Oregon shooter seen as recluse with weapons arsenal

Roseburg (United States) (AFP) - The 26-year-old gunman behind America's latest mass shooting hoarded an arsenal of weapons, authorities said, describing him as a loner with a gripe against religion.

As details about his personality emerged, the names of the nine people -- five women and four men aged between 18 and 67 -- who died in Thursday's carnage at Umpqua Community College were released.

Though officials have yet to formally name him, the gunman, who died in a shootout with police, has been widely identified as Chris Harper Mercer, 26.

Officials said they had recovered 13 weapons belonging to him, including six at the school. A flak jacket and five rounds of ammunition were also recovered at the school after the rampage.

US media said the shooter suffered from mental illness and left behind a typed statement several pages long in which he indicated he felt lonely and was inspired by previous mass killings.

"He didn't have a girlfriend and he was upset about that," The New York Times quoted an unnamed senior law enforcement official as saying.

"He comes across thinking of himself as a loser," the official told the paper.

"He did not like his lot in life, and it seemed like nothing was going right for him."

Another official said the shooter, who lived with his mother, was obsessed with guns and religion and had leanings toward white supremacy.

- Withdrawn, anxious man -

Witnesses said he demanded to know his victims' religion before shooting them execution-style.

"They would stand up and he said 'Good, because you're a Christian, you're going to see God in just about one second'," Stacy Boylan told CNN, relaying his daughter Ana's account.

He said she was shot in the spine but survived by playing dead.

Officials said they were poring through online postings made by the gunman and examining his computer to try and piece together what set off the rampage.

CNN said he was enrolled at Umpqua but there was no confirmation by local officials.

The gunman's neighbors described him as a withdrawn, anxious man who lived with his mother and kept to himself.

"He was not a friendly type of guy," said Bronte Hart.

"He did not want anything to do with anyone."

The massacre in Roseburg, a close-knit rural community of some 20,000, left residents stunned and struggling to come to grips with the tragedy.

"There is a sense of pride about our community and to think that we're getting national recognition because someone shot people," retired Umpqua theater professor Dean Remick, 62, told AFP.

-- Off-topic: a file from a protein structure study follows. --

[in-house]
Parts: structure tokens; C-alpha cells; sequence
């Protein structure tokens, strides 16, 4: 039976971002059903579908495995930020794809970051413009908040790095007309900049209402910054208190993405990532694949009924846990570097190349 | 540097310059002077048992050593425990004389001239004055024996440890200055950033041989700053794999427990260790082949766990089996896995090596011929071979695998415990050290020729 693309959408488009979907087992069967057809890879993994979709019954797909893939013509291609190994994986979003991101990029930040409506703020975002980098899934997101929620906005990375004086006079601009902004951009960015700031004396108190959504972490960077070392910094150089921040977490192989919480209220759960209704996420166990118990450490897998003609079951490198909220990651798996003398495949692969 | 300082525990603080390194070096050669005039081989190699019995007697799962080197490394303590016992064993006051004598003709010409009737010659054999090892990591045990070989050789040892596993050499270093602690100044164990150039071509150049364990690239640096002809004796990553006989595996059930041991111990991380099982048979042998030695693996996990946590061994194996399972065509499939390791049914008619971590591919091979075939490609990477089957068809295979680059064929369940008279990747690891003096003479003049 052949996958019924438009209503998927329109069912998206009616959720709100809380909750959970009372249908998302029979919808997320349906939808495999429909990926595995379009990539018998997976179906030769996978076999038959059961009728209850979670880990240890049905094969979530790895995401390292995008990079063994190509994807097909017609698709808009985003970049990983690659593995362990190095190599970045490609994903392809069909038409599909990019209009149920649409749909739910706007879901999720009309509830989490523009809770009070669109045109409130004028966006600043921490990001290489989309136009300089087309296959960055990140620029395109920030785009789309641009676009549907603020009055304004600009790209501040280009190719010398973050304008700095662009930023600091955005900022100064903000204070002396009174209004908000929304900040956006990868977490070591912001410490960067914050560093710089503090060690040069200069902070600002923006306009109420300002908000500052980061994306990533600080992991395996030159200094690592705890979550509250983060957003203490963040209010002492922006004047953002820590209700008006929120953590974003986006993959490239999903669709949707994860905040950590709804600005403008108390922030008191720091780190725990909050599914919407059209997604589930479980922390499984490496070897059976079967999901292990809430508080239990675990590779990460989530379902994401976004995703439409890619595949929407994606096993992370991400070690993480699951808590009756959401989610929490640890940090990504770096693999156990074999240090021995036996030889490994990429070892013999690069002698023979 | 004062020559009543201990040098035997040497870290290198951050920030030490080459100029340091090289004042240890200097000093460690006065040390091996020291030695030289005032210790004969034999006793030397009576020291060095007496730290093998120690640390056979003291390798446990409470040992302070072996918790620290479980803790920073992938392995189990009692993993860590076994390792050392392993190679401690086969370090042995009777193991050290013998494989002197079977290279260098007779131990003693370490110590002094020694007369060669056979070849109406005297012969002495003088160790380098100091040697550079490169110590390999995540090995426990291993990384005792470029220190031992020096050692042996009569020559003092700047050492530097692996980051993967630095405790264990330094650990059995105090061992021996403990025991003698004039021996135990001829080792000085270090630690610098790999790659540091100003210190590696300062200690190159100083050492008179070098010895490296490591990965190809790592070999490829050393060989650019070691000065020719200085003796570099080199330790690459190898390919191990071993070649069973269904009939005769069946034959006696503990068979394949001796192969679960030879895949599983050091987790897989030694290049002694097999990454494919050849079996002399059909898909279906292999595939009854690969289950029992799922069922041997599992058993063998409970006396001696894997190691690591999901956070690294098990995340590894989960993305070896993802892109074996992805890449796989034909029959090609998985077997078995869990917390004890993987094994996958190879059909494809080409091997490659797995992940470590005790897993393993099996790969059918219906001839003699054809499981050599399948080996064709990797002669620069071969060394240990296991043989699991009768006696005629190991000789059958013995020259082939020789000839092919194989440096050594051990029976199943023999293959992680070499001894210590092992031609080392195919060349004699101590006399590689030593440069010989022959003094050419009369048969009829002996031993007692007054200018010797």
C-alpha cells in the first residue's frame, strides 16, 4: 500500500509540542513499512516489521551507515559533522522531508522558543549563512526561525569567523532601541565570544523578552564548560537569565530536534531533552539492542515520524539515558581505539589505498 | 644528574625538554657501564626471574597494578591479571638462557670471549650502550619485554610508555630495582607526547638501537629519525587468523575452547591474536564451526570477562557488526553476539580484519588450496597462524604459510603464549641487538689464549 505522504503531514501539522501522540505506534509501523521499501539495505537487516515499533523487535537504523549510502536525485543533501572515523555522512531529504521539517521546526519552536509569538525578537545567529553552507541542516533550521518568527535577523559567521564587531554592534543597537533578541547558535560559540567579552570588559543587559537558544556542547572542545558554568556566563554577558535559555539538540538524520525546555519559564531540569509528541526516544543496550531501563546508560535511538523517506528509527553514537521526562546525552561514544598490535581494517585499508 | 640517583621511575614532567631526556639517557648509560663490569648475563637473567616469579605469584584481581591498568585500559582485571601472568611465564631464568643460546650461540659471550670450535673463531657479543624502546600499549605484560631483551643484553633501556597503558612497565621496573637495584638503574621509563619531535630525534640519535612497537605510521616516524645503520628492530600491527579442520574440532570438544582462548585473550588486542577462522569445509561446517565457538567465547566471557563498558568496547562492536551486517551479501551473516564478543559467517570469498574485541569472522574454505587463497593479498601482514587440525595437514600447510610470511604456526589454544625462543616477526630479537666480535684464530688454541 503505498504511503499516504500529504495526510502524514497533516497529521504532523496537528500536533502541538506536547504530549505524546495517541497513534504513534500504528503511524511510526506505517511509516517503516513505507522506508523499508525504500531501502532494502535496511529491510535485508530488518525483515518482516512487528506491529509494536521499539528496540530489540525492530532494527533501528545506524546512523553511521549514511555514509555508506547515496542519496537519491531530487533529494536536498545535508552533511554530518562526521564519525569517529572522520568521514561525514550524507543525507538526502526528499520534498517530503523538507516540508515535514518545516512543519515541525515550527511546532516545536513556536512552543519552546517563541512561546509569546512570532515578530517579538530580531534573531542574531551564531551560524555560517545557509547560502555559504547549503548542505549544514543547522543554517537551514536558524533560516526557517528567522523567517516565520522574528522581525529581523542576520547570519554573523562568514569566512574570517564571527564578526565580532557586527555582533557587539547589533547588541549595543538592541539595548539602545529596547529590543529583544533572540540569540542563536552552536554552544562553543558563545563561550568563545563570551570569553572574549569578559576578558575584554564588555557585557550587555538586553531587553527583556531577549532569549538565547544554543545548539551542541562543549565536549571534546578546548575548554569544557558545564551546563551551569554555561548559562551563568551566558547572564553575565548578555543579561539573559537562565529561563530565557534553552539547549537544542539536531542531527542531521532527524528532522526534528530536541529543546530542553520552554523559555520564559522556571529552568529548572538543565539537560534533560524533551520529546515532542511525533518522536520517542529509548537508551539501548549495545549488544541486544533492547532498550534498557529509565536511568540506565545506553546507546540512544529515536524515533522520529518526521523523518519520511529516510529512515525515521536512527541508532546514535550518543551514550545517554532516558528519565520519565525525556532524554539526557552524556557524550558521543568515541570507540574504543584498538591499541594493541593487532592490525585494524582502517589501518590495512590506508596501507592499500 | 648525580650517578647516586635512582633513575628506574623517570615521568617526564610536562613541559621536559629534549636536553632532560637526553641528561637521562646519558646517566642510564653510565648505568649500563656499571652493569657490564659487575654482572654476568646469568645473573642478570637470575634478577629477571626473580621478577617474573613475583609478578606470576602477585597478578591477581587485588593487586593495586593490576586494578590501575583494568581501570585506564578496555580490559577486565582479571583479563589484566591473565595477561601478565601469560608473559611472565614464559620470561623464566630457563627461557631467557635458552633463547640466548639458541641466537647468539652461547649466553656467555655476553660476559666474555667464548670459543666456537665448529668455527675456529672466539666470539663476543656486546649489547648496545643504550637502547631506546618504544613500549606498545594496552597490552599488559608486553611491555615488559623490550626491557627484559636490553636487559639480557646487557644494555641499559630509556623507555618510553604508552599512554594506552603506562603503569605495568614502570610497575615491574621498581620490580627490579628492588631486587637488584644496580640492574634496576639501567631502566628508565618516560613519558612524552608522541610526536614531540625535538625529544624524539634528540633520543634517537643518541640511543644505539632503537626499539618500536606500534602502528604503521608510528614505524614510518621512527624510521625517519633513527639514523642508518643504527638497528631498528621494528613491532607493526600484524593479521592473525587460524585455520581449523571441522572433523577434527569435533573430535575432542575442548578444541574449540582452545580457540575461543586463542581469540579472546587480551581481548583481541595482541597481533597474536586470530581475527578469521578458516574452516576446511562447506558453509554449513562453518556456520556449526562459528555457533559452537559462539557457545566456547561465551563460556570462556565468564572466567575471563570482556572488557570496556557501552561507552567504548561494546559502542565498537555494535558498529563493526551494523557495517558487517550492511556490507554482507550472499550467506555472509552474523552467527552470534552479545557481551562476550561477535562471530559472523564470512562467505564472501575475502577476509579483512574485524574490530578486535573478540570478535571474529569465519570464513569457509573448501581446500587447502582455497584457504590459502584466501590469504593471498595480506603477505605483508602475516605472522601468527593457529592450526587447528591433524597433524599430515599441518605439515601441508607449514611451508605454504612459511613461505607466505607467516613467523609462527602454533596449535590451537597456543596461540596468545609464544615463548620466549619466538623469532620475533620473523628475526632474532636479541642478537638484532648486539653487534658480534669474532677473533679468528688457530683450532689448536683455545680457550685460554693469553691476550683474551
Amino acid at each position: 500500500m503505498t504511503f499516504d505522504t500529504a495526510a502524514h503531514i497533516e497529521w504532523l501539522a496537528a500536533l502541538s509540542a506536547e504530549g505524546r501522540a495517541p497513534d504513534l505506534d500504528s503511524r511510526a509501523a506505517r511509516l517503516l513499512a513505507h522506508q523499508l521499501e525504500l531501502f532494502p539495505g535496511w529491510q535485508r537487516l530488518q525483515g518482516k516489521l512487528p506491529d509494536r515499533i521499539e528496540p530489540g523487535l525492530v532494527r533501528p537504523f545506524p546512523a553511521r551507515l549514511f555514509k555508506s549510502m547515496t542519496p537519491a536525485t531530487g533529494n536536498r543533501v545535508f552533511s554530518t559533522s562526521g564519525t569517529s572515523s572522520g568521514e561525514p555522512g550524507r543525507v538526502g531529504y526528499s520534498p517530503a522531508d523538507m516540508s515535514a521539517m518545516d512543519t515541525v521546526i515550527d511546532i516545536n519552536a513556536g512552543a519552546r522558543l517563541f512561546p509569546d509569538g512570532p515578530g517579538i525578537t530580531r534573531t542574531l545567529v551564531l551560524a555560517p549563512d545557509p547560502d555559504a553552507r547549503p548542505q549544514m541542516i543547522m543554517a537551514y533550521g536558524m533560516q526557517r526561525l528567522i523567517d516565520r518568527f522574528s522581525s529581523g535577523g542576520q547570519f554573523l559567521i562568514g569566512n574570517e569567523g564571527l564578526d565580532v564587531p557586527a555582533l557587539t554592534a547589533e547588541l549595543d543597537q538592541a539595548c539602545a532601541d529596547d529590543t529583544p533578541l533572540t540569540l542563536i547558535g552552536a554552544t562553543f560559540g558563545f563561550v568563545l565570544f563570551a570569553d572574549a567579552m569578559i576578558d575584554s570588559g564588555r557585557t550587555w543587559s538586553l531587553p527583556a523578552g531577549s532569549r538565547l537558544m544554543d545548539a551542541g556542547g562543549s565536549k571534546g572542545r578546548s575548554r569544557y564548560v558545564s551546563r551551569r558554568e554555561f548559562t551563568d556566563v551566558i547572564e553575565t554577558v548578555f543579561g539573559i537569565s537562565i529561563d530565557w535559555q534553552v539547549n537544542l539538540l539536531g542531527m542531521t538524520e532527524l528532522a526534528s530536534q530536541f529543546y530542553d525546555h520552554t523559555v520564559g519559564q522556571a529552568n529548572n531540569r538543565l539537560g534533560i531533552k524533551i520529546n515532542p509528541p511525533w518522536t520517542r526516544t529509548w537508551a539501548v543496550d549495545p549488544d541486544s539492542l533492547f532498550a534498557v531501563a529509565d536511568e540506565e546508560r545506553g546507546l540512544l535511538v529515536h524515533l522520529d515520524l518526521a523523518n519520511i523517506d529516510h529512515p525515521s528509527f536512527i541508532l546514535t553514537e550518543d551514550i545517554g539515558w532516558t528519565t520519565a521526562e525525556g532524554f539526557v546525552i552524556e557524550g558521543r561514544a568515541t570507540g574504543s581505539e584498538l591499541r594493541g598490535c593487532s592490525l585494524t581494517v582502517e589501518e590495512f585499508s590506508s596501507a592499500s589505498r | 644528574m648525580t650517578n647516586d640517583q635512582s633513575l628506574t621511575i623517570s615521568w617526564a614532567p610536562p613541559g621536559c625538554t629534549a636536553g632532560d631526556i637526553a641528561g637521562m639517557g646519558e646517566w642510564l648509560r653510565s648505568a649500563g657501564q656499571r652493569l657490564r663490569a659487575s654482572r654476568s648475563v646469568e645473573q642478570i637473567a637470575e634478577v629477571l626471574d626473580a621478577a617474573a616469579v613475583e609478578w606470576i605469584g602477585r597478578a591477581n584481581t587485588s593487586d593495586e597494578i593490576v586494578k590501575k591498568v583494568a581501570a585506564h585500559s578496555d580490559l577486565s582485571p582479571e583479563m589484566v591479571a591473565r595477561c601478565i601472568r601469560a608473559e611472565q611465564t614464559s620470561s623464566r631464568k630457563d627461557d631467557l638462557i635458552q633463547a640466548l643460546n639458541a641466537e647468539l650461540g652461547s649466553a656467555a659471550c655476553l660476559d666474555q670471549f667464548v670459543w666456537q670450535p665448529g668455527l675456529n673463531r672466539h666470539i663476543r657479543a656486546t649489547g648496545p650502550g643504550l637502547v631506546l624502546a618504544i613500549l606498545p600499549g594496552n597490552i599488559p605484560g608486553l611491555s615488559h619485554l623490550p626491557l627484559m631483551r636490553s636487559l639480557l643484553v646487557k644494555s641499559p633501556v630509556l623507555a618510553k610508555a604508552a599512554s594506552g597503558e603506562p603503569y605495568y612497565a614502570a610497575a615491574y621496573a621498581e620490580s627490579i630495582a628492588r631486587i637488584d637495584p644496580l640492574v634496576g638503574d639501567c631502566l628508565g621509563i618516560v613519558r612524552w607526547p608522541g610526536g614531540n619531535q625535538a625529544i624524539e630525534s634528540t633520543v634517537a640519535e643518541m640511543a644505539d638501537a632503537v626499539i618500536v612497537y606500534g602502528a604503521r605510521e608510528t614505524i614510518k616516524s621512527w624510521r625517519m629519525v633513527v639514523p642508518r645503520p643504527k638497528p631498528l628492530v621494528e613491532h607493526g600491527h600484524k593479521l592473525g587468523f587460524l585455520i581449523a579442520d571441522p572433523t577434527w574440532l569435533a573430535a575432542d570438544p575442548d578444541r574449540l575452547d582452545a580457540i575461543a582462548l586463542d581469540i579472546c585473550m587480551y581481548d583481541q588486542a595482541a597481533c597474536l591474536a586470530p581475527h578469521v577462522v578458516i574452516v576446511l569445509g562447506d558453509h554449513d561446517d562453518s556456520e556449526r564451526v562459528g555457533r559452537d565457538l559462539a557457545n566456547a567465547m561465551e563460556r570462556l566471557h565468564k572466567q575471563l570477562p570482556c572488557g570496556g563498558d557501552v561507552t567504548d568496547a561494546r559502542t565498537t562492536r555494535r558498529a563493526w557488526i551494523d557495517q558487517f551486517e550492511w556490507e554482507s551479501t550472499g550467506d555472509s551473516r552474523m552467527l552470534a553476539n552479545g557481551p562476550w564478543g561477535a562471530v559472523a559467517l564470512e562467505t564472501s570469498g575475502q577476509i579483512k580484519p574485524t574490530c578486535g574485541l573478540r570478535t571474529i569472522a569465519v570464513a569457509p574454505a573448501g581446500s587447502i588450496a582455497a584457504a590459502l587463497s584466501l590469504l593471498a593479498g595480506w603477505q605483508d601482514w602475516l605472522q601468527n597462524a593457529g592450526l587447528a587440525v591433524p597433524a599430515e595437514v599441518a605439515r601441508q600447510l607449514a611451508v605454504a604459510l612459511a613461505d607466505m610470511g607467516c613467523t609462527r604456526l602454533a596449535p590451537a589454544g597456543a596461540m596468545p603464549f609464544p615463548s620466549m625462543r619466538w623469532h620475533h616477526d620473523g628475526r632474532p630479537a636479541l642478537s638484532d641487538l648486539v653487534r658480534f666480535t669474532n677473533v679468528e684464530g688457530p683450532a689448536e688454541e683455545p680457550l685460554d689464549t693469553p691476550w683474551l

Families of the victims issued statements expressing their heartbreak at the senseless killings.

"Our lives are shattered beyond repair," said the family of Quinn Cooper, 18, who had just started classes at Umpqua after graduating from high school.

"No one should ever feel the pain that we are feeling."

Relatives of Lucas Eibel, 18, said: "We have been trying to figure out how to tell everyone how amazing Lucas was, but that would take 18 years."

- 'It's my son's birthday' -

Stories were also emerging of heroic acts by some who tried to stop the carnage.

Among them was army veteran Chris Mintz, who was shot several times after charging the gunman but survived.

His family said that as Mintz lay on the floor with bullet wounds, he looked up at the gunman and pleaded that it was his son's sixth birthday but was shot again.

"He told him 'please don't do this, it's my son's birthday today,'" Mintz's cousin Ariana Earnhardt told CNN.

She said Mintz had undergone surgery and was expected to recover.

The massacre revived the debate on gun control in America, with President Barack Obama reiterating Friday that unless gun safety measures are adopted, such killings would go on.

"Let's not forget this is happening every single day in forgotten neighborhoods around the country," Obama told reporters.

"Every single day, kids are just running for their lives trying to get to school."

Obama ordered flags flown at half mast to honor the Umpqua victims.

Republican presidential candidate Jeb Bush came under fierce criticism after saying "stuff happens," when asked about renewed calls for gun control in the aftermath of the Umpqua shooting.

"Look, stuff happens, there's always a crisis and the impulse is always to do something and it's not always the right thing to do," Bush said at the Conservative Leadership Project in Greenville, South Carolina, during a discussion about gun control.

Bush insisted, however, that his comments had "no connection" to the Oregon shooting.

He was guarding against the urge to press for new laws and regulations after tragedies like Thursday's shooting.

Gun control is a divisive issue in the United States.

A recent poll by the Pew Research Center found that Americans were evenly divided between those who say it's more important to protect the right to own guns and those who want more control of gun ownership.

According to data compiled by Mass Shooting Tracker, a watchdog group, there have been 142 school shootings in the United States since 20 elementary school students and six adults were killed by gunman Adam Lanza in Connecticut in 2012.


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